1. The developer is commenting on how $0.99 apps get more prominent placement at the app store, to this I agree and it does promote developers to put out cheaper products.

    2. There are not enough trial versions of apps; possible solution is to have a trial and then if they buy instead of providing a key they download the full version via the app store and/or have the key tied directly to the iphone serial number.

    3. on deck stores (that is really what the AppStore is) are so limited in their presentation due to screen size that is not an issue on the desktop. Sadly, at PalmGear we noticed it was not necessarily the best apps that sold in high numbers as much as it was the ones that either were good quality with a polished look AND MORE IMPORTANTLY the presentation layer (i.e. what a prospective customer saw on first view of the app, whether on desktop catalog/web or on device (deck)). IOW... MARKETING. It was very common for extremely good products to get trumped in the marketplace by others who simply had excellent marketing and presentation.

    I could add more but then this post would end up being an article in and of itself...

    I will close with this, I think some here missed the developers point (placement of apps on the appstore is given more prominence based on low cost). The thing is, put it on the main page of the app store and it will sell, regardless of the level of quality. Sad but true.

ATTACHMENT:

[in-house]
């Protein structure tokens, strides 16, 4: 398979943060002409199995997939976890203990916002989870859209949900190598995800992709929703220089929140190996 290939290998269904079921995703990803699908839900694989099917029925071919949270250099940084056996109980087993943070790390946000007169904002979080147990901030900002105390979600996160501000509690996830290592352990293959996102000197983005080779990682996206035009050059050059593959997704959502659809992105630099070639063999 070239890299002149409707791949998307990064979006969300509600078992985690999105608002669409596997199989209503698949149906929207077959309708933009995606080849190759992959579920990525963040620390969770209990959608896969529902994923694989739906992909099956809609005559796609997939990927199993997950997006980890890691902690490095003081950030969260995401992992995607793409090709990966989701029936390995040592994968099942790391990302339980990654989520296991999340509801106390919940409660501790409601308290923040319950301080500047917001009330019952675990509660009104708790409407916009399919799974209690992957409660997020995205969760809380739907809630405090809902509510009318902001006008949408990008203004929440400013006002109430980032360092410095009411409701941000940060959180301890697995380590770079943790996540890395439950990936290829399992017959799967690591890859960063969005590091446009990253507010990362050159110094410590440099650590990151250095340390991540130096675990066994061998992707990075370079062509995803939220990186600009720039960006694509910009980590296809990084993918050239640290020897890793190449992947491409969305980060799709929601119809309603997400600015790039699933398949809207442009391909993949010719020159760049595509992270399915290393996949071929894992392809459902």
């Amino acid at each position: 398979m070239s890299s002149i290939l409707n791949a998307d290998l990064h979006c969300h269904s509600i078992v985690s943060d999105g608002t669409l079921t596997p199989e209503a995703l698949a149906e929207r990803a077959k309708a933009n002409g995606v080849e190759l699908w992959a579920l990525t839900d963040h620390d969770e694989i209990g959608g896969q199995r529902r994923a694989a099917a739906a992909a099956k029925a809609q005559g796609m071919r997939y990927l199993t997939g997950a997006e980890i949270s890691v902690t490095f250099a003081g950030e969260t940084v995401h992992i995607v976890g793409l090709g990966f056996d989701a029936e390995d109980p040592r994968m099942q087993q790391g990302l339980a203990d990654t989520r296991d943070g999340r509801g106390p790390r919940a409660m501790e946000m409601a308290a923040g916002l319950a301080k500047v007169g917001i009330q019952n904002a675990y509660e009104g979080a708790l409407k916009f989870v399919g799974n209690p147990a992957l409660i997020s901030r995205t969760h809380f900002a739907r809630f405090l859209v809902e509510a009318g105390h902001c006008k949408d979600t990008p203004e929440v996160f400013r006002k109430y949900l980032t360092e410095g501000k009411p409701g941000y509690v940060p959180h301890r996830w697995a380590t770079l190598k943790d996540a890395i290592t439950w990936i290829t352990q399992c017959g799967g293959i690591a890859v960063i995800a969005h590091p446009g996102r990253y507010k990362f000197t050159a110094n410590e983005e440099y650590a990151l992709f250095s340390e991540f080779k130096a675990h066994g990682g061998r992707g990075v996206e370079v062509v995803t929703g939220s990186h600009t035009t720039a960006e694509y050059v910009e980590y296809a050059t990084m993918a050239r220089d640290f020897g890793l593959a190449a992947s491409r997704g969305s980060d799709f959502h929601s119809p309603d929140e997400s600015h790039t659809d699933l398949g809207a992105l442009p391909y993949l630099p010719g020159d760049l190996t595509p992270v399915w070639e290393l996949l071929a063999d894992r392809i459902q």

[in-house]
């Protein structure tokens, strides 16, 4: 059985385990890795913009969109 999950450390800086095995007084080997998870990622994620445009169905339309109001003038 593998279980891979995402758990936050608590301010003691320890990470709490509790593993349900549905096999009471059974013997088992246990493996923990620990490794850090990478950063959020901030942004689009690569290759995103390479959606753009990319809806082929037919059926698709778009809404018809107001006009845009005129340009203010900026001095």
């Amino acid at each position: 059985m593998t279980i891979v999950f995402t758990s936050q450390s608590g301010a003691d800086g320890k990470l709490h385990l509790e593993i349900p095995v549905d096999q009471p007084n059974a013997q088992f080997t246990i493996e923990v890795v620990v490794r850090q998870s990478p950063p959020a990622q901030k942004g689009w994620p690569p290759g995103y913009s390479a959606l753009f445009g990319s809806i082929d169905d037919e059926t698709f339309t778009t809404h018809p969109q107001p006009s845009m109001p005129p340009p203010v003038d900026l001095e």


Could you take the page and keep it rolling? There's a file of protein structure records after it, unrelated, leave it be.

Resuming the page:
Last edited by helitx; 12-11-2008 at 08:06 AM.

  18. #38
    paying over $5 for iphone software is rediculous to me.

  19. #39
    My iPhone is a Part of Me JAG2621's Avatar
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    Quote Originally Posted by helitx View Post
    I will close with this, I think some here missed the developers point (placement of apps on the appstore is given more prominence based on low cost). The thing is, put it on the main page of the app store and it will sell, regardless of the level of quality. Sad but true.
    I do not agree with that all the way. Lets put an app called my toilet on the main page (looks like crap,plays like crap,must be crap) and you say it will sell better than most because it is on the main page and they are not. Thats crap. If the app is a good one it will sell. If it sucks it will not. Price makes is a small part of it but you are saying put crap in front of everyones face and they will buy it anyway. Would you price it at 2.99 and sell 300 of the apps or price at .99 and sell 1500 because more people could afford it or would be willing to take a chance at .99 hoping it to be a good app.
    Last edited by JAG2621; 12-11-2008 at 02:41 PM.
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  20. #40
    Quote Originally Posted by dualcorex View Post
    or reasonable? considering the fact that almost everything else in this world has a trial period of some sort.
    Hmmm obviously you didn't read my post otherwise you would have noticed that the being greedy comment was directed toward someone elses comment